Honourable and personal residential letting experts


If people can’t buy, will they rent? What are the options?

The lovely people at the Office for National Statistics (ONS) have come up with some very interesting information. The main points being:

  • In 2023 the average house price in England was £290,000.
  • The average salary in England was £35,000.
  • This is 8.3 times average annual earnings.
  • In 2022 this was 8.5 times average annual earnings.

In the East of England the average sold price for a property in the last 12 months was £399,645 (Zoopla) with the average salary coming in at £40,000 (Plum Plot). This would mean that in our area the ratio is nearer 10 times average annual earnings.  

Which means that purchasing a home is out of a lot of people’s ability. The pandemic property boom ratcheted up the cost of property, and while wages are growing faster at the moment, they have fallen quite away behind house prices in recent years that there’s quite a gap yet to be made up.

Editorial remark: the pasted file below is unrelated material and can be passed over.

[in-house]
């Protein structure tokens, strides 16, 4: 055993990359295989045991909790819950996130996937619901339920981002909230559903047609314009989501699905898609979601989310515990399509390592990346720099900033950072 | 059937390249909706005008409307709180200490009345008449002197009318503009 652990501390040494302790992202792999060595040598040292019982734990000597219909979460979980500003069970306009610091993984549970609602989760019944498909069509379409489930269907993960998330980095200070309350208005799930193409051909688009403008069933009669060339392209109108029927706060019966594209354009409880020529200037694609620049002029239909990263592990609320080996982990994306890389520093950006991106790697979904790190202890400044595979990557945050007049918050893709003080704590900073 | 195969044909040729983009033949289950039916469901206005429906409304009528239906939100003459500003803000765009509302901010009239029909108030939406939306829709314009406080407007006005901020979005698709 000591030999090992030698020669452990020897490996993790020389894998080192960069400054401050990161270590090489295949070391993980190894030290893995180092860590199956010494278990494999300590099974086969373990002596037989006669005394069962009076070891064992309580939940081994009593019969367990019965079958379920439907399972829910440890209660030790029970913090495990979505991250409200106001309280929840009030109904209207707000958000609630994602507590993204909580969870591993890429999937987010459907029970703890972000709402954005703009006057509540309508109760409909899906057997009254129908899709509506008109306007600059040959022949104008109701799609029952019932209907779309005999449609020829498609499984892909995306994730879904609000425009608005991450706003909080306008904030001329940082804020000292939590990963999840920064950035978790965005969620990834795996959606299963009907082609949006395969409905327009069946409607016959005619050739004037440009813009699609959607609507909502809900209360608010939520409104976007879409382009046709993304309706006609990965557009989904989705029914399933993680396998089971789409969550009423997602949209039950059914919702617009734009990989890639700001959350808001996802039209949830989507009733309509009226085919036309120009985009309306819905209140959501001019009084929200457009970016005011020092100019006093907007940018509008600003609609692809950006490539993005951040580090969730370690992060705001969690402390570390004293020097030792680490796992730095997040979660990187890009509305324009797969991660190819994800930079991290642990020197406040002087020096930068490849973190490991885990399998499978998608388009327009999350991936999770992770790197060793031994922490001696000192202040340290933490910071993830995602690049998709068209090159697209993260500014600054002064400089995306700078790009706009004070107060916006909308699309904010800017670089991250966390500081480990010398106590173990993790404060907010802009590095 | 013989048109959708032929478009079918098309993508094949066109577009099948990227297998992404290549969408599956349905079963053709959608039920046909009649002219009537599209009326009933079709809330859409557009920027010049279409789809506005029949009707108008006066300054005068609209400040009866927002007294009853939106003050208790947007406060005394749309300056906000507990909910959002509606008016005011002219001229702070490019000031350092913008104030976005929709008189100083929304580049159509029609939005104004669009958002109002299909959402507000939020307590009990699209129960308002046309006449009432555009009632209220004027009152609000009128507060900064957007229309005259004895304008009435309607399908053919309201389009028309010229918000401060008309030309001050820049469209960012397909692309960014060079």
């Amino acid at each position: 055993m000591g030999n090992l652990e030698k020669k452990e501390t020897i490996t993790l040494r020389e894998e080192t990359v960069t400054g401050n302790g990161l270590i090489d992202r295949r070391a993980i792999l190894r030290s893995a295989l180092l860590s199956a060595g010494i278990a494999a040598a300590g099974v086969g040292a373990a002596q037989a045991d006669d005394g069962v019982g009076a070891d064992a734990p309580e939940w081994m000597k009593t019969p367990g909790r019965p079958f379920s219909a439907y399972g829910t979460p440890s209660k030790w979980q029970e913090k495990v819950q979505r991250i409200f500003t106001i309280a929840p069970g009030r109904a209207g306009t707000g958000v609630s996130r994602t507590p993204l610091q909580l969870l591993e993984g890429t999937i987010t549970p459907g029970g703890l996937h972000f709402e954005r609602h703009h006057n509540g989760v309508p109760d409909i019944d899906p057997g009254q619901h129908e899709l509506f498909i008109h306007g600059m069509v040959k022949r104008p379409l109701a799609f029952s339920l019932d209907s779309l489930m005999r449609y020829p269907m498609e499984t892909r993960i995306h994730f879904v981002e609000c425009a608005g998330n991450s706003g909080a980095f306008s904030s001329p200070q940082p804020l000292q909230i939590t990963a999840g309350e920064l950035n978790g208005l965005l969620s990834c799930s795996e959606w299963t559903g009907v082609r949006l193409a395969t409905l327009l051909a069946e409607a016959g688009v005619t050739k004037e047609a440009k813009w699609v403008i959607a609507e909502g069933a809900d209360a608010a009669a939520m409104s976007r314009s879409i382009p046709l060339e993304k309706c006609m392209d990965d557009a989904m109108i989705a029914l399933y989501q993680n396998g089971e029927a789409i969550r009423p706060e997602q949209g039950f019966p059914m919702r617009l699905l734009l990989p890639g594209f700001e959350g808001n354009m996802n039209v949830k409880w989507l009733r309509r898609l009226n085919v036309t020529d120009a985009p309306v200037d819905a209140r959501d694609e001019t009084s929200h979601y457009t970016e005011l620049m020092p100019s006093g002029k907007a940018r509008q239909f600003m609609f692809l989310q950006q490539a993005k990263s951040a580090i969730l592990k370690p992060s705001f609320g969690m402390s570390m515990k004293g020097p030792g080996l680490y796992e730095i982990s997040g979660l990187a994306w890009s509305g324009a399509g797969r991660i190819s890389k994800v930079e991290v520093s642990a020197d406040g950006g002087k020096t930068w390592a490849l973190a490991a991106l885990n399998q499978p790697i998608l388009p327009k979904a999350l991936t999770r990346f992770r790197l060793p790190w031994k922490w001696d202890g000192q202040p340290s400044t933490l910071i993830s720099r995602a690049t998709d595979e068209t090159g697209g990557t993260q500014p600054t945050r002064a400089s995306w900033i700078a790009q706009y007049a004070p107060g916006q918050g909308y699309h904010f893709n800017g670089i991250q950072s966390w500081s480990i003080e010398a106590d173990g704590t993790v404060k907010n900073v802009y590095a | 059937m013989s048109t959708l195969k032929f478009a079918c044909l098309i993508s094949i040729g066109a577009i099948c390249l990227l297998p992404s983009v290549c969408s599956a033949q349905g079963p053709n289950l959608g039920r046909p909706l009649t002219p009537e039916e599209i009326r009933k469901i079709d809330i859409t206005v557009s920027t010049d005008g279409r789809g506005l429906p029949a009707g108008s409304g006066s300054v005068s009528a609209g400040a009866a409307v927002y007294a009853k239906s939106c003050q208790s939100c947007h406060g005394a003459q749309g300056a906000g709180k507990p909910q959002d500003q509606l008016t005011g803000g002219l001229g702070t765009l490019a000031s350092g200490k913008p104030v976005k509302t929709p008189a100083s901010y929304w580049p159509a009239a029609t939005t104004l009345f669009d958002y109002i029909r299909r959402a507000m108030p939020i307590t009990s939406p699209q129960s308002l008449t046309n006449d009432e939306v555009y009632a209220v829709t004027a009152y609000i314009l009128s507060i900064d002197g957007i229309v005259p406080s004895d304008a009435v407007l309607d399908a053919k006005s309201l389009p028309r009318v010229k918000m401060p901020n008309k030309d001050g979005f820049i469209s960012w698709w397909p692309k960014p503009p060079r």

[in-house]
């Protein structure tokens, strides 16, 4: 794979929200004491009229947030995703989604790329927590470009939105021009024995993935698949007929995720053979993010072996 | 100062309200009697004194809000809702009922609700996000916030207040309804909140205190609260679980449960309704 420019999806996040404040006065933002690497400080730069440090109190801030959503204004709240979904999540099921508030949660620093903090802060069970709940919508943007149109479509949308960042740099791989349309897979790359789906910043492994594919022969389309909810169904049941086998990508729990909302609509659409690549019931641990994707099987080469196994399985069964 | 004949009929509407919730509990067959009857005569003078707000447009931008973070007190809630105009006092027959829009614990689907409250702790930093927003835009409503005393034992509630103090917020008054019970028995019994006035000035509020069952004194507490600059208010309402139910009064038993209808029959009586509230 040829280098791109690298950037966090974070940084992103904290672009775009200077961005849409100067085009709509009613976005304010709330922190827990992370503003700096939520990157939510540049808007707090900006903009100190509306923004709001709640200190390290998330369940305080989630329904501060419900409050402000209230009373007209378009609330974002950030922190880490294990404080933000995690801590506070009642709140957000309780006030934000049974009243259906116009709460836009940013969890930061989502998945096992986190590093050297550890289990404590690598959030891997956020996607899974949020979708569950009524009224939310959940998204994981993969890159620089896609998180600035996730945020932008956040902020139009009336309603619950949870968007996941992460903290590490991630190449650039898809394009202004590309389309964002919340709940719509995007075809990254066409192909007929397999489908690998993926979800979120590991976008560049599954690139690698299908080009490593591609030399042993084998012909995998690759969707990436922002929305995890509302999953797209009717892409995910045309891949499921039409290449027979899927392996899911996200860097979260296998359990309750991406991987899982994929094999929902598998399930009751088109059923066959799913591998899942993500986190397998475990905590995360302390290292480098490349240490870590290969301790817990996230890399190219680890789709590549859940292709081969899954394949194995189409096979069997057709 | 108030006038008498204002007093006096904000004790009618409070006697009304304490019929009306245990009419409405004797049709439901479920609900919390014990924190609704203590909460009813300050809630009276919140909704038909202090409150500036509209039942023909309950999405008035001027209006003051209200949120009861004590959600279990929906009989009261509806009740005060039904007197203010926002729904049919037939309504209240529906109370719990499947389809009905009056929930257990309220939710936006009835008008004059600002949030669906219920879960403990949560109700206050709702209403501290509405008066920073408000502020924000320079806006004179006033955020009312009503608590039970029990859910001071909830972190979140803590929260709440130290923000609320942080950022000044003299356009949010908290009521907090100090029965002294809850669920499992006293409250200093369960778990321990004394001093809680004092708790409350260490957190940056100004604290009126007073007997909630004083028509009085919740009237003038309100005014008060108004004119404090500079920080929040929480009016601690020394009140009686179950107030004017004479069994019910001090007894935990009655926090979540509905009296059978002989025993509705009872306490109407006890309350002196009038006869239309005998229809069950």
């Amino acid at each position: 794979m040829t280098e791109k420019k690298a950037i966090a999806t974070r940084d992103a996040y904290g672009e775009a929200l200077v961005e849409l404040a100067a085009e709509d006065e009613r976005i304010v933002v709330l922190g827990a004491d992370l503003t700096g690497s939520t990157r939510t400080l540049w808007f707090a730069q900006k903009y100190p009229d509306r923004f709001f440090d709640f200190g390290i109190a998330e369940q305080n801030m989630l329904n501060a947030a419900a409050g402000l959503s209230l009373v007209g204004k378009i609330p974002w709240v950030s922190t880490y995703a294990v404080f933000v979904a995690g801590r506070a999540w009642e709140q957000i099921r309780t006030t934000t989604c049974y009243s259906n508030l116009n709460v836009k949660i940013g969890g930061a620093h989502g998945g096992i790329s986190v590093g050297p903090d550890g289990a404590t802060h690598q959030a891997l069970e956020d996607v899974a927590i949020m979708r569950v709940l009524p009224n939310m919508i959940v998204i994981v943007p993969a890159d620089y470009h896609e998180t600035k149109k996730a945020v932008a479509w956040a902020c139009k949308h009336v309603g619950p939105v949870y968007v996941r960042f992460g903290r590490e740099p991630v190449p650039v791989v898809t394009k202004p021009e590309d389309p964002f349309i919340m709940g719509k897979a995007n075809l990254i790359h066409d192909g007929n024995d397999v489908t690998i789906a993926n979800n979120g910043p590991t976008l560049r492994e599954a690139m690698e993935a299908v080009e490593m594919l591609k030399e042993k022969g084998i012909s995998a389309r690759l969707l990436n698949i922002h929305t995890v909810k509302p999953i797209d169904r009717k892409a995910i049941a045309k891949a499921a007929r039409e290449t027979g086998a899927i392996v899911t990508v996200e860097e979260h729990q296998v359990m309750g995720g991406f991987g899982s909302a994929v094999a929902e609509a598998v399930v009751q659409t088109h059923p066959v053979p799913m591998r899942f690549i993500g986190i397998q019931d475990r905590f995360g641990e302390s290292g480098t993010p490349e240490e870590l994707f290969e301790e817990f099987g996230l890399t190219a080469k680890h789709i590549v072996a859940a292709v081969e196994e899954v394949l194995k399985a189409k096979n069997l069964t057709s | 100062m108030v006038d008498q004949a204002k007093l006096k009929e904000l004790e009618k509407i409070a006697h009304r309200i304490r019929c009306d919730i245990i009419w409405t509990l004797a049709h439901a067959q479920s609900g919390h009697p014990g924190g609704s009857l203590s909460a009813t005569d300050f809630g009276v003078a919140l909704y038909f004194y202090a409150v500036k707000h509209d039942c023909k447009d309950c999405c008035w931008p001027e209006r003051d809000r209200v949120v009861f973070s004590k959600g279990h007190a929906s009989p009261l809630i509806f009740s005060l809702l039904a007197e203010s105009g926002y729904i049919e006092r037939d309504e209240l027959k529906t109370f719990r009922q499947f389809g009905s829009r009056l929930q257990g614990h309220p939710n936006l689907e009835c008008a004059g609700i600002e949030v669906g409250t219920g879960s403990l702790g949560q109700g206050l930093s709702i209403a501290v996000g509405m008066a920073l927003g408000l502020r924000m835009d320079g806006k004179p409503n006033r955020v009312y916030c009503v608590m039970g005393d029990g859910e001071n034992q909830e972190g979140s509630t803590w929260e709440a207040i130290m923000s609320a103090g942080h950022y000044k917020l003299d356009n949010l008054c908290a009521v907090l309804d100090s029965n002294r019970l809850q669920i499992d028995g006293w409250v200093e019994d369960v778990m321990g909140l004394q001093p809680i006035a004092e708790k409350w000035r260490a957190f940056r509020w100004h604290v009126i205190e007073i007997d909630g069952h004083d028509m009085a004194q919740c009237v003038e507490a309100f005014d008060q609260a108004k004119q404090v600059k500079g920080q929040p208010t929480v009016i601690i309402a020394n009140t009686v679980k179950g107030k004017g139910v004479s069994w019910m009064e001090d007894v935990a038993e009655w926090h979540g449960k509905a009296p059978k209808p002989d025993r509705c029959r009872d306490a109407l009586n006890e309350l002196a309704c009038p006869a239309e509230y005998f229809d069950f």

For first time buyers, life is even harder. For someone on the National Living Wage, working 37.5 hours a week and buying the average home, they would need to spend 19 times their annual earnings. Mortgage providers also consider that when a household spends 25% of its after-tax income on the mortgage, it’s considered to be at risk of falling behind on payments. Therefore, the average first-time buyer mortgage has now stretched to 32 years.

What does this mean?

Obviously, people need a home and therefore if they can’t buy or find social accommodation, they will be needing to access the private rental sector market.  However, there is an affordability issue building here as well – mainly due to the provision of rent protection insurance. Read my recent blog on this matter.

There is absolutely no doubt that landlords play an important role in providing homes. And rental values will increase driven by demand issues. What the figures from the ONS are showing is that the PRS is here to stay.